Perhaps the area where Norway has most struggled to process the attacks is the most surprising: politics. Breivik was explicit in targeting the Labour party and its youth organisation, claiming they were guilty of encouraging multiculturalism and helping Muslims “take over” Norway and western Europe. “The aim of the attacks was to give a symbol to the people. The Labour party has betrayed the country and the people,” Breivik said during his first court appearance according to the judge. “They paid the price for that yesterday.”

Breivik had been a member of the nationalist, anti-immigration Progress party, which has long been defined by its opposition to Labour. But Breivik left Progress well before the attacks, and Labour officials have resolutely refused to pin any blame on the party itself. “It’s just unfair to give them responsibility for what occurred. In a political debate that is more polarised than before, they can’t be held responsible for his conduct,” says Huitfeldt. But she adds, “His ideas don’t come from nowhere. They come from somewhere. All of us have to take responsibility.”

Siv Jensen, then Progress party leader, used the phrase “sneak Islamisation” in 2009 to describe the situation in Norway. Seierstad says she believes “there is a link between Progress and [Breivik]”. She says her research shows that Progress stopped talking to the future murderer “not because he was too extreme but because he was stupid”. She says the party never truly acknowledged its ties to Breivik and that “we as a society have never made them”.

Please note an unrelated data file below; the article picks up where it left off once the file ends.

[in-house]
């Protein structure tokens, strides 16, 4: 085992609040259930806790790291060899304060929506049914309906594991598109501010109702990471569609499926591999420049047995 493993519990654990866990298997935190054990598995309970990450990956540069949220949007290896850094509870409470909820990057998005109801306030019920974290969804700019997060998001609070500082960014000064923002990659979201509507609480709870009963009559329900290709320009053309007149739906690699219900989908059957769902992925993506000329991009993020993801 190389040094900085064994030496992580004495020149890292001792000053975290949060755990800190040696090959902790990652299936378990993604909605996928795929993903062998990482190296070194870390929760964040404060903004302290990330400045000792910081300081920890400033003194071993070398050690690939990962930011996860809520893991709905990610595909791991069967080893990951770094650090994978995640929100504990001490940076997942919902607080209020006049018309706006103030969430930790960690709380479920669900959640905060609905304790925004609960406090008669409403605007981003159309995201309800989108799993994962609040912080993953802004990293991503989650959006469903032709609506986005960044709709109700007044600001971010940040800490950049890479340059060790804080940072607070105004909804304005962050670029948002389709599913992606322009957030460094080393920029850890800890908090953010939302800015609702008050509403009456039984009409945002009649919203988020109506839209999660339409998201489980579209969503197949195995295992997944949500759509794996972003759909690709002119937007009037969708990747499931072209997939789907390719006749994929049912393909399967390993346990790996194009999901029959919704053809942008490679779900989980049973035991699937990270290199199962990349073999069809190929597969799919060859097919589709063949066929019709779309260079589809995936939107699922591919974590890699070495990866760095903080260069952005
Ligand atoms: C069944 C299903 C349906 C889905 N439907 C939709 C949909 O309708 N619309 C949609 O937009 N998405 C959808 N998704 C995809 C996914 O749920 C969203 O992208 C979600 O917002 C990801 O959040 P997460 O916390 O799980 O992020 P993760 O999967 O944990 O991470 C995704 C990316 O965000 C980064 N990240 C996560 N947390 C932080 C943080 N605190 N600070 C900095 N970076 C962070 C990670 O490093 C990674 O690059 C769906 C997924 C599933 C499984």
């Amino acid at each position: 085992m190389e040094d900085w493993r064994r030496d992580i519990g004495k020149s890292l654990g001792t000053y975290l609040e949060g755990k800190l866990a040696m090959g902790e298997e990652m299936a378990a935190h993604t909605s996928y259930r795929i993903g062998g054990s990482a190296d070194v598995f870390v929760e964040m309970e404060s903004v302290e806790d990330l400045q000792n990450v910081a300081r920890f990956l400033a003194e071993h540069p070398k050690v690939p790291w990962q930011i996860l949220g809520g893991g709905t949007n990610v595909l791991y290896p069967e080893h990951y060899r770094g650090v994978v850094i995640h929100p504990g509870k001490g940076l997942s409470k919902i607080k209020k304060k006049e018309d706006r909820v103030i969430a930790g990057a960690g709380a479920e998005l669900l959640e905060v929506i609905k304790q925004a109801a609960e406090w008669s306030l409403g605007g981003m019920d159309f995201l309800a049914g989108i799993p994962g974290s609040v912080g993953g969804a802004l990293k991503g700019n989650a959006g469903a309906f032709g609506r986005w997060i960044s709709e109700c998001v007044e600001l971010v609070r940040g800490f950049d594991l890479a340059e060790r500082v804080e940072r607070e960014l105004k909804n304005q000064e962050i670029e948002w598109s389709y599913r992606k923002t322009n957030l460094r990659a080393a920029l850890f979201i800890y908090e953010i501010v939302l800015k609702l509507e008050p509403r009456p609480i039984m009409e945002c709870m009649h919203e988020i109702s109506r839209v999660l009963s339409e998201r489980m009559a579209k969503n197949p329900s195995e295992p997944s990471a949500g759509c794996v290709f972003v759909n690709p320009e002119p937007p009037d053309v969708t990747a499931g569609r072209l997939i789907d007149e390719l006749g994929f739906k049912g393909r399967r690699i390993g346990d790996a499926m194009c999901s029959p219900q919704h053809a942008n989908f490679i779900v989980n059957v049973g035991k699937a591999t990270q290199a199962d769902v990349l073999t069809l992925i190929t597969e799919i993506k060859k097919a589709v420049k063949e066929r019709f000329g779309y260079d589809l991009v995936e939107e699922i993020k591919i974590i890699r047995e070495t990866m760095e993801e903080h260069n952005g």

Jensen wrote in The Wall Street Journal in 2011 that Progress was “embarrassed, disgusted and truly sad” Breivik was once a member. She added that he left the party in 2006 and appeared “to have undergone an extreme radicalisation since then” with his actions and beliefs “totally contrary to our policies and values”.

Parliamentary elections are set for September, with opinion polls pointing to a return to government for the Labour party for the first time since 2013. The country has had a centre-right coalition for the past eight years, including Progress for more than six years. The party faced controversy after Sylvi Listhaug, then the justice minister, said that Labour thought “terrorists’ rights are more important than the nation’s security” before it finally left government early last year.